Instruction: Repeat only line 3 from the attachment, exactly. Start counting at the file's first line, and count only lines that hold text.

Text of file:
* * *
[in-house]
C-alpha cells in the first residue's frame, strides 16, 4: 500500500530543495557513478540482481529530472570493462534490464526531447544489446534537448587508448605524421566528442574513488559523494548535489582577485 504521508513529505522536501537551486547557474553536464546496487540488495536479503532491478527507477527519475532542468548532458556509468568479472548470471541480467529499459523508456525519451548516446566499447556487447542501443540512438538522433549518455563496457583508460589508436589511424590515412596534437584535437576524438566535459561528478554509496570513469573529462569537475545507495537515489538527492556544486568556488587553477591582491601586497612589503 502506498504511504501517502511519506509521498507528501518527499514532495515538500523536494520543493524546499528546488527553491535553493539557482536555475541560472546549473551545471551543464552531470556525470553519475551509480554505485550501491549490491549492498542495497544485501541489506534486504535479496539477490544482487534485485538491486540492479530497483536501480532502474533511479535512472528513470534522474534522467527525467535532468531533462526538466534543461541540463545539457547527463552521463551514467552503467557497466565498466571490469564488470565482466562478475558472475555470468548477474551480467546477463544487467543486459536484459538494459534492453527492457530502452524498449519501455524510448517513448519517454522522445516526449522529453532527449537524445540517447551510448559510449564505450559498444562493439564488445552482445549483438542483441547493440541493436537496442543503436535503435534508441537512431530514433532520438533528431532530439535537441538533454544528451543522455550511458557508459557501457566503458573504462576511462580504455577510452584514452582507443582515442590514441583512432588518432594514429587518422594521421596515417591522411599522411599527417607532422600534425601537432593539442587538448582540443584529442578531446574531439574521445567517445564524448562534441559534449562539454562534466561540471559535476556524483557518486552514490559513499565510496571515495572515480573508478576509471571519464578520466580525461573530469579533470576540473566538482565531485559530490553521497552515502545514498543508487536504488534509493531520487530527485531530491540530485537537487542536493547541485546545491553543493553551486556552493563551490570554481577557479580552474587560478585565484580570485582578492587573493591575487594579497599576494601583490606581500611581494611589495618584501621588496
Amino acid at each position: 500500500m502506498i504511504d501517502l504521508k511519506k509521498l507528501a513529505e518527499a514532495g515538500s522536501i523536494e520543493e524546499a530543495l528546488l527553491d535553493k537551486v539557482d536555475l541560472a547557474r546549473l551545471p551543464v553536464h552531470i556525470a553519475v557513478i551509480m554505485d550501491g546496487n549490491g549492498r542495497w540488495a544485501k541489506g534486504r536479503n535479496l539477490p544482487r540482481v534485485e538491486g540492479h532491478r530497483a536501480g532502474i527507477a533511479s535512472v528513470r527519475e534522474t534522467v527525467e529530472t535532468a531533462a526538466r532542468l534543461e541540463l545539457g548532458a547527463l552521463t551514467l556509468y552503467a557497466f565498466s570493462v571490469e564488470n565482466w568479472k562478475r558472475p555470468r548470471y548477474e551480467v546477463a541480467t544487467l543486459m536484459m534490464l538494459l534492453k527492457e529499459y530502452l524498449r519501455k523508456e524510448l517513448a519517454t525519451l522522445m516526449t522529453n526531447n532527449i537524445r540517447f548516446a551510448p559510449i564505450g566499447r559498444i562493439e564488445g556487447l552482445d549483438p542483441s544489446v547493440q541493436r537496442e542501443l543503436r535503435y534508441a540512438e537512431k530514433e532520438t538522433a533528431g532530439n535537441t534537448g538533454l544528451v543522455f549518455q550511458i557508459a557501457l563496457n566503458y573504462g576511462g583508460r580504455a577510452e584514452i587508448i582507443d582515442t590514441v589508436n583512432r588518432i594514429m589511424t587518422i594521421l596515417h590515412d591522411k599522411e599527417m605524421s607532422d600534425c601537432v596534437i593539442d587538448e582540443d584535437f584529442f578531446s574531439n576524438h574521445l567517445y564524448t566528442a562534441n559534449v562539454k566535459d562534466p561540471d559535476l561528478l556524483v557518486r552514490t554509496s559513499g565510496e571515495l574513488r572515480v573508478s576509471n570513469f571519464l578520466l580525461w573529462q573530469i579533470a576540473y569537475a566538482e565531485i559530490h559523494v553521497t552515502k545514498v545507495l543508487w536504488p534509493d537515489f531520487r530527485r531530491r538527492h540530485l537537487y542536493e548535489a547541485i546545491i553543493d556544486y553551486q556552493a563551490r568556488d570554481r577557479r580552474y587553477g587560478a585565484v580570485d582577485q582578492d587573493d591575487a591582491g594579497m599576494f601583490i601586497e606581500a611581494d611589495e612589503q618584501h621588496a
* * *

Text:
Amino acid at each position: 500500500m502506498i504511504d501517502l504521508k511519506k509521498l507528501a513529505e518527499a514532495g515538500s522536501i523536494e520543493e524546499a530543495l528546488l527553491d535553493k537551486v539557482d536555475l541560472a547557474r546549473l551545471p551543464v553536464h552531470i556525470a553519475v557513478i551509480m554505485d550501491g546496487n549490491g549492498r542495497w540488495a544485501k541489506g534486504r536479503n535479496l539477490p544482487r540482481v534485485e538491486g540492479h532491478r530497483a536501480g532502474i527507477a533511479s535512472v528513470r527519475e534522474t534522467v527525467e529530472t535532468a531533462a526538466r532542468l534543461e541540463l545539457g548532458a547527463l552521463t551514467l556509468y552503467a557497466f565498466s570493462v571490469e564488470n565482466w568479472k562478475r558472475p555470468r548470471y548477474e551480467v546477463a541480467t544487467l543486459m536484459m534490464l538494459l534492453k527492457e529499459y530502452l524498449r519501455k523508456e524510448l517513448a519517454t525519451l522522445m516526449t522529453n526531447n532527449i537524445r540517447f548516446a551510448p559510449i564505450g566499447r559498444i562493439e564488445g556487447l552482445d549483438p542483441s544489446v547493440q541493436r537496442e542501443l543503436r535503435y534508441a540512438e537512431k530514433e532520438t538522433a533528431g532530439n535537441t534537448g538533454l544528451v543522455f549518455q550511458i557508459a557501457l563496457n566503458y573504462g576511462g583508460r580504455a577510452e584514452i587508448i582507443d582515442t590514441v589508436n583512432r588518432i594514429m589511424t587518422i594521421l596515417h590515412d591522411k599522411e599527417m605524421s607532422d600534425c601537432v596534437i593539442d587538448e582540443d584535437f584529442f578531446s574531439n576524438h574521445l567517445y564524448t566528442a562534441n559534449v562539454k566535459d562534466p561540471d559535476l561528478l556524483v557518486r552514490t554509496s559513499g565510496e571515495l574513488r572515480v573508478s576509471n570513469f571519464l578520466l580525461w573529462q573530469i579533470a576540473y569537475a566538482e565531485i559530490h559523494v553521497t552515502k545514498v545507495l543508487w536504488p534509493d537515489f531520487r530527485r531530491r538527492h540530485l537537487y542536493e548535489a547541485i546545491i553543493d556544486y553551486q556552493a563551490r568556488d570554481r577557479r580552474y587553477g587560478a585565484v580570485d582577485q582578492d587573493d591575487a591582491g594579497m599576494f601583490i601586497e606581500a611581494d611589495e612589503q618584501h621588496a